Brunch is, inarguably, my least favorite meal (*cue gay and millennial gasps of horror)- it’s ludicrously expensive and the food options are limited unless you love egg – which I don’t; however, a friend offered to treat me to a belated birthday brunch at one of Philadelphia’s famous Steven Starr restaurants – Talulas Garden.

Talula’s is known for using locally-sourced, seasonal ingredients in their effort to be the model farm-to-table, modern American restaurant and the aesthetic matches the ethos. Diners enter through a casual, gated courtyard – dressed with simple wrought-iron tables and chairs – before entering the reception/main dining area which could best be described as turn-of-the-century botanist’s study. Delicate watercolor illustrations of various birds and plants, peppered with the daintiest vials of live plants, line the walls and adorable little florals sit, unobtrusively, on every table. The muted pinks and yellows and natural oak furnishings serve as an anesthetic to the jarring menu prices – but I wasn’t paying and my friend had a gift card so…Bon vivant!

The server (bright young woman who looked a bit like Tessa Thompson) came over to great us and take our drinks – one black coffee with creamer, a bottle of still water, a $10 glass of orange+carrot juice, and a pastry sampler of muffins, croissants, and danishes – before running down a list of the day’s brunch specials and menu items. If you’ll recall from earlier, I don’t like egg and the menu, like many brunch menus, was very egg-heavy; nevertheless, I zeroed in on the chicken+waffles, grits, and bacon. Reading the descriptions for my menu items had me hooked – a buckwheat waffle topped with spicy fried chicken covered in baked apples with a honey bourbon glaze and sea salt caramel butter grits. I am from the South and grew up eating grits several time a week and I have NEVER heard of sea salt caramel butter grits.

Conversation flowed easily as we waited for our food

“How’ve you been? What’s new with you? Any new or noteworthy men? *shade, catty remarks, raucous laughter etc. etc. etc.”

Finally, the main event. The food runner masterfully waltzed down cozy walkways between crowded tables, oblivious patrons, and fellow coworkers while balancing two armfuls of food without spilling a drop. Everything looked incredible. The sauces and glazes were clear and glossy, the chicken skin was crispy, the grits were steaming, my eyes were sparkling, and my mouth was watering.

I started with the grits because anyone who grew up eating grits knows you have to eat them while they’re hot, otherwise they turn into a cold, unsatisfying lump. If the sight and smell of the food sent me to heaven, the taste brought me back down to Earth. With a name like “sea salt caramel butter grits”, I expect to taste…salt. Instead, I tasted hot grits. When our server returned, the first thing I asked for was salt since it wasn’t on the table. I moved on to the chicken and waffles – crispy, juicy, fluffy, and bland. To be fair, the food wasn’t bad it just underwhelmingly seasoned. The honey bourbon glaze with the baked apples and syrup were so heavy and there was nothing to add any levity to the palette. Our server returned with the much needed salt and I’m pretty sure I used almost half the grinder. The grits came alive! The caramel suddenly had depth and the chives added something other than visual appeal!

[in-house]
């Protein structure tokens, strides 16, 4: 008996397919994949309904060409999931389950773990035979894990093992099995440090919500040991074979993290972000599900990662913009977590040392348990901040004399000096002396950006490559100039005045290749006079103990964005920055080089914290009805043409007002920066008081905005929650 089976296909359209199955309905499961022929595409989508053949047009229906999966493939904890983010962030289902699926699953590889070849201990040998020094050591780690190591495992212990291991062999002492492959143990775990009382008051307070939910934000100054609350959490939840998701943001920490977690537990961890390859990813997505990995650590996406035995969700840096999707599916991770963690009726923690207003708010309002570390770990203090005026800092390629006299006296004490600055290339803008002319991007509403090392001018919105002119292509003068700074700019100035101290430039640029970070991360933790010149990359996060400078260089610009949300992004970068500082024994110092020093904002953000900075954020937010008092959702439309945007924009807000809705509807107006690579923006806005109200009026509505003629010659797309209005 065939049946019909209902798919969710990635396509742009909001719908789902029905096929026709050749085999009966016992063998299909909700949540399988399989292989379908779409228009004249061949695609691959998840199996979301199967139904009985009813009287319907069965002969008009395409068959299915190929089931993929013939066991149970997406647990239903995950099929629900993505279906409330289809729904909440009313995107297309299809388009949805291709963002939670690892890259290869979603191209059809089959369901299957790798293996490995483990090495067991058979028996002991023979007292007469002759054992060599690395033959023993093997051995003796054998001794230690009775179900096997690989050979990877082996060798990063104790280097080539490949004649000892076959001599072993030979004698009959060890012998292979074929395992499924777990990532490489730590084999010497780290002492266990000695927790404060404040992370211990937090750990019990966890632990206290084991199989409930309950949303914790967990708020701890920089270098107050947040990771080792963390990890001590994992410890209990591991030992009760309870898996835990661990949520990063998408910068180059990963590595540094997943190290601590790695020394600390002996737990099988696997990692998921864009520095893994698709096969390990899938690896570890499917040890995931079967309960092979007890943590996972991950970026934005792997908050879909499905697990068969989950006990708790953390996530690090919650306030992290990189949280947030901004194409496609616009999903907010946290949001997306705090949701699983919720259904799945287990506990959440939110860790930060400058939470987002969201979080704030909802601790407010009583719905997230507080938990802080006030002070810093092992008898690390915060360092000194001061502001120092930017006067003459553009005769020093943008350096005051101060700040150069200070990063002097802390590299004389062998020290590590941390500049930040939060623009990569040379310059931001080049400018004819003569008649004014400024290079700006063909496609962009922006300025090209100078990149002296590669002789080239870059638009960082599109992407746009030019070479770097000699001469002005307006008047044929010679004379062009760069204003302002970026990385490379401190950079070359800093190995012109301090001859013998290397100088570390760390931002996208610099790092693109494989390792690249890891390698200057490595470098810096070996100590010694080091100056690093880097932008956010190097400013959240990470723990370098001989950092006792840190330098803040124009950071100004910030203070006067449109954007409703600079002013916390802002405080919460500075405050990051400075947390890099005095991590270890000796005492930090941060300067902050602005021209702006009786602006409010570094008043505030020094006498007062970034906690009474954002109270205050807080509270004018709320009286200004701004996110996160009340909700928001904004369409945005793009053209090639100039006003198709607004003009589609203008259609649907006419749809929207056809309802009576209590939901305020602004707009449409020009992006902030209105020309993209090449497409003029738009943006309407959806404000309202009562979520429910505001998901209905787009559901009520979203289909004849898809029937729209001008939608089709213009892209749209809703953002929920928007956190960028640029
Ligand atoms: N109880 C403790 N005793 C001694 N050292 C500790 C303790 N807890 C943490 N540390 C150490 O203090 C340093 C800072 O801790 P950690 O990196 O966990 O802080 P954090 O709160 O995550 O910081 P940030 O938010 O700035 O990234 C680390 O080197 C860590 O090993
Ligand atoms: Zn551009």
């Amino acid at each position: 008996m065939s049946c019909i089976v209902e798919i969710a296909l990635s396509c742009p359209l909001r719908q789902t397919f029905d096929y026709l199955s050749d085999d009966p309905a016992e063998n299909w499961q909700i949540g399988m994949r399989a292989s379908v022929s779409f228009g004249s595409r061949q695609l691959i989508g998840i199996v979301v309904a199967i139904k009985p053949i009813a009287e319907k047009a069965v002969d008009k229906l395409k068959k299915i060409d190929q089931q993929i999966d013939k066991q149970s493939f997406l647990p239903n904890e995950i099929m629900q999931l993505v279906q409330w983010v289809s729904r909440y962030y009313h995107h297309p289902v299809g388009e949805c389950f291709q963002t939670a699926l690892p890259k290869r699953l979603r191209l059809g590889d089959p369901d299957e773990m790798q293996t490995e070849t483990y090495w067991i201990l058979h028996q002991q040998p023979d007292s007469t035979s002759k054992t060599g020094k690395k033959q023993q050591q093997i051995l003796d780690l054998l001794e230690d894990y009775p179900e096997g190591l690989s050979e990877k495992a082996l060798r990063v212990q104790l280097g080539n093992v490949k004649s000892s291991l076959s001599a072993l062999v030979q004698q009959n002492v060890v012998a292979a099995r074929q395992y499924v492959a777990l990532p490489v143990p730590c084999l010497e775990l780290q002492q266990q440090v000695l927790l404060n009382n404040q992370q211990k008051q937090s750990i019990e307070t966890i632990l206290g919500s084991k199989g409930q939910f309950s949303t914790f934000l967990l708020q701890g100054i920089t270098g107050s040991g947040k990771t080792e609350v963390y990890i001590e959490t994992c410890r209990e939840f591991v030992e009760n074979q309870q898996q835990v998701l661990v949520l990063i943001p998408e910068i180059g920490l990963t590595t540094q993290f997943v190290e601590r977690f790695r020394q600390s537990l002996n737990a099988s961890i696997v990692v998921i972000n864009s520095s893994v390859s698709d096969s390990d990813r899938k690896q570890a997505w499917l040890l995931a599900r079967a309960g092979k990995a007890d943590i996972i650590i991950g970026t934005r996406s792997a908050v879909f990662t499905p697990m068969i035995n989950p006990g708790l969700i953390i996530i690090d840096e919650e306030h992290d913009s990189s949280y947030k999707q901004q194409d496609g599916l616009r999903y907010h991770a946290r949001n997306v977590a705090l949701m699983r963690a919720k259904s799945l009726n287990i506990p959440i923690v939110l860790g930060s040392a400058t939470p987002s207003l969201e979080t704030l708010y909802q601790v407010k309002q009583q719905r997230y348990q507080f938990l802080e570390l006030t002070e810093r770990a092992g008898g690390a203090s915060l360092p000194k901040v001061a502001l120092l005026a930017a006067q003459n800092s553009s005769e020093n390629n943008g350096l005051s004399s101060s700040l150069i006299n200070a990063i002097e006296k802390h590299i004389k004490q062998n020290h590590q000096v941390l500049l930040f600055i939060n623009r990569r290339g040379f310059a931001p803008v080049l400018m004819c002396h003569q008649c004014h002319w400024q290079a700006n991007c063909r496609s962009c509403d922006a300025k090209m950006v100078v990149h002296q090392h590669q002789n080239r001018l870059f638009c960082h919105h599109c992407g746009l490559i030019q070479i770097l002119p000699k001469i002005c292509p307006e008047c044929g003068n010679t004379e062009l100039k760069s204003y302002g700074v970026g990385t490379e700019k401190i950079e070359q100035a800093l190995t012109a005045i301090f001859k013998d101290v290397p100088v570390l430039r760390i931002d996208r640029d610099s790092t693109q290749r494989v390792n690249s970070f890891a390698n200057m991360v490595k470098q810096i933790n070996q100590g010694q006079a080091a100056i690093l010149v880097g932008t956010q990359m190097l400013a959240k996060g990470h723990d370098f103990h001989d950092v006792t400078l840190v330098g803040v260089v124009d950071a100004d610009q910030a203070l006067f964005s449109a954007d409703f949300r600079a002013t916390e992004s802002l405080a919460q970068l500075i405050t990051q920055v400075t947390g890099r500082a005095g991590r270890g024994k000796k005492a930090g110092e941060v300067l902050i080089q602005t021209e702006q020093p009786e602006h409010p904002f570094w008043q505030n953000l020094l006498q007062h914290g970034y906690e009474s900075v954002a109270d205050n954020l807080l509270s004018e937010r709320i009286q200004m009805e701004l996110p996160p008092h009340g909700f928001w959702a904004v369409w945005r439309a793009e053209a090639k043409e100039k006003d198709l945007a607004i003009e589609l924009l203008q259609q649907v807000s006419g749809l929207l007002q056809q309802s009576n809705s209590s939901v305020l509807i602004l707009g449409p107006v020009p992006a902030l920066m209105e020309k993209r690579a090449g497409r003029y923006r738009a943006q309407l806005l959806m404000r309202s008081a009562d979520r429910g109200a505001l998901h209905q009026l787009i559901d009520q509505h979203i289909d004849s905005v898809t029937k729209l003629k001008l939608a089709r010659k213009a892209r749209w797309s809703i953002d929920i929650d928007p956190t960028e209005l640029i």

My friend asked to try the chicken and waffles and had the same reaction.

“The skin is super crispy and the meat is juicy, but something is missing right?”

“Yeah. Seasoning.”

Even though I wasn’t paying for the meal, I still hate wasting food so I ate as much of the meal as I could before the check came. We both knew Talula’s was expensive, it’s a Steven Starr restaurant, but neither of us were prepared for a $95 bill BEOFRE adding tax and tip. Remember, only two people had brunch with no alcohol. The post meal conversation was a combination of us joking about the cost of the meal and my “discerning” (read nit picky) taste would be great for a blog about food, design, and lifestyle. So here we are, one season less and sober brunch later.